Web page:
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Authors: Rusty Fischer

Zombies Don't Forgive

BOOK: Zombies Don't Forgive
8.99Mb size Format: txt, pdf, ePub


To Martha, as always, who taught me how to believe in my dreams, even if they shuffled along and ate brains for breakfast!

Published 2013 by Medallion Press, Inc.


is a registered trademark of Medallion Press, Inc.

Copyright © 2013 by Rusty Fischer

Cover design by James Tampa

Edited by Emily Steele

All rights reserved. No part of this book may be reproduced or transmitted in any form or by any electronic or mechanical means, including photocopying, recording, or by any information storage and retrieval system, without written permission of the publisher, except where permitted by law.

Names, characters, places, and incidents are the products of the author's imagination or are used fictionally. Any resemblance to actual events, locales, or persons, living or dead, is entirely coincidental.

Typeset in Adobe Garamond Pro

ISBN# 978-160542636-5


This book would not have been possible without the support of the many, many (surprisingly many, actually) bloggers, reviewers, librarians, teens, and fellow authors out there who spread the word as its predecessor,
Zombies Don't Cry,
was birthed into this world in April of 2011.

I have been constantly, utterly, and gratefully amazed by the support and enthusiasm of you fine folks and wanted to thank you all—you know who you are—for asking for a sequel.

You know what they say: Be careful what you wish for!


Making Up Is Hard to Do

The Culturally Confused Convenience Store

Jazz Hands

The Plot—and the Sauce—Thickens

Monsters on Parade

Cursed Again

This Isn't as Fun as It Looks

Breaking In, Freaking Out

Zombies Don't Collate

Surveying the Sentinel

Do Those Brains Come with Sprinkles?

Where the Cemeteries Have No Name

Val's His Gal

Nightclub of the Living Dead

Splash Zone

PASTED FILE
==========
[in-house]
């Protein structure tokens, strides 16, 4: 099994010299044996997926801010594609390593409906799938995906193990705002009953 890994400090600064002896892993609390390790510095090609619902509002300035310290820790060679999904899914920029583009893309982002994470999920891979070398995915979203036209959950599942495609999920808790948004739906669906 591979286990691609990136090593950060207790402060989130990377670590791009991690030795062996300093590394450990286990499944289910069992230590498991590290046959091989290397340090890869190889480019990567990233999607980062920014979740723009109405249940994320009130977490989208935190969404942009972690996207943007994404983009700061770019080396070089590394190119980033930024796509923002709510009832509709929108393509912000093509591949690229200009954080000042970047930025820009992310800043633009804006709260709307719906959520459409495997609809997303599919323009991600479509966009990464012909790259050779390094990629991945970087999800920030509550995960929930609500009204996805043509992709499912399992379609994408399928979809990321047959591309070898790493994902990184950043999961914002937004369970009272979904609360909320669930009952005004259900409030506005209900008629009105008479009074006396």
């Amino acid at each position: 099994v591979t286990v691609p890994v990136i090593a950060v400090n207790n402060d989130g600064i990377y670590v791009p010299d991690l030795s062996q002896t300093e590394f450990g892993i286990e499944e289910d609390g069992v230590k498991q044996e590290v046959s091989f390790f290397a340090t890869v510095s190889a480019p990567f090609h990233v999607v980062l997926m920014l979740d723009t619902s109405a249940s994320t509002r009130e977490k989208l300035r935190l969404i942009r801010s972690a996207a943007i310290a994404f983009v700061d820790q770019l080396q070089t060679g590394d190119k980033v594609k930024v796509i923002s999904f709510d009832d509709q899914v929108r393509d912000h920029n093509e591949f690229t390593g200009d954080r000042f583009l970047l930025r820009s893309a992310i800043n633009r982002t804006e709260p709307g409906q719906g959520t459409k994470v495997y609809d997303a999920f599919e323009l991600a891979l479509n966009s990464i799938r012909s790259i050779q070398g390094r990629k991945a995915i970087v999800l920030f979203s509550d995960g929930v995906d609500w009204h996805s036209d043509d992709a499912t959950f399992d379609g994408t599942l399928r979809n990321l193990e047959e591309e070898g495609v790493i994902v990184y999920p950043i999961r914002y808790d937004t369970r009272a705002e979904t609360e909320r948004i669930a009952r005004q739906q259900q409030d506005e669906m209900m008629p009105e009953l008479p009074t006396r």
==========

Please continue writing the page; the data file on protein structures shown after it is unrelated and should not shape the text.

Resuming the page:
Teeth Time

Deader Than Usual

Her Brother's Keeper

Zerker Runs in the Family

A Black Belt in Bitchery

Human No More

She's a Keeper

Dane with Cane

Prison Break

Cat Food to Go

Back in Barracuda Bay

Daddy's Girl

Cabana Charly's and the Eternal Tan

Bad to the Bone

After the Afterlife

Rescue Me

All in the Family

Making Up Is Hard to Do

The monster creeps toward me, bony white arms extended, long cracked nails painted black to match his soulless eyes.

I strain against the ancient leather straps that bind my throat, my wrists, my ankles. I clutch a short piece of wire I've stripped from the rusty bed-springs poking into my back.

The monster groans as it shuffles in giant shoes and short pants, its hideous white ankles draped in drooping black dress socks: the Living Dead Businessman from Hell.

He peers not into my eyes but at my throat: raw, exposed, and long-since dead.

I squirm, fiddling with the stiff wire until it slides into the rusty padlock at my side and, with a quiet click, announces my freedom.

With my hands loose, I quickly unlock the bonds at my throat and ankles. I slide off the creaking mattress just as Frankenstein Jr. reaches me. He growls, louder now, swinging his long arms, licking his headstone-yellow teeth.

I laugh as I inch toward the front door. Its frosted window says Laboratory backward in peeling big block letters.

I easily pick the old-fashioned brass lock and swing the door open just in time to feel hands around my neck. I stumble back, escaping the weak grasp. Now what?

In the room are two shuffling creatures. One is tall and looming. The other is my height but hulky. Both are hell-bent on my ultimate destruction.

Frantically I search the shelves and tables lining the back wall of the ancient lab. All I find are rows and rows of dusty, odd-shaped beakers and flasks locked away. I need some type of weapon.

Meanwhile two pairs of giant feet straggle in my direction. I peer back to see the pursuers' mouths agape. Their teeth are broken. Their hands are outstretched.

I hold up my quivering piece of rusty wire. It's pitiful in the light of day. It's harmless, except to this 100-year-old padlock in front of me. The lock clatters down, and I reach for the nearest beaker,
dropping it. I pivot on one bare foot and watch it shatter to the floor. The liquid hisses and spits smoke. I'm engulfed in a whirl of thick fog and …


The lights go up, the small midday crowd roars its approval, and on either side of me Stamp and Dane doff their ghoulish Frankenstein Jr. masks. The guys bow dramatically and wink at the family of chubby English tourists sitting in the front row.

The ushers hand out our cheesy black-and-white head shots, and we autograph a few. The three of us in costume mug for the cameras.

The last of the crowd file out of the small, musty auditorium and into the bright Florida sunlight.

I shove Stamp playfully as he tugs off his latex monster gloves. “Maybe you can break both my feet next show. I could use a week or two off.”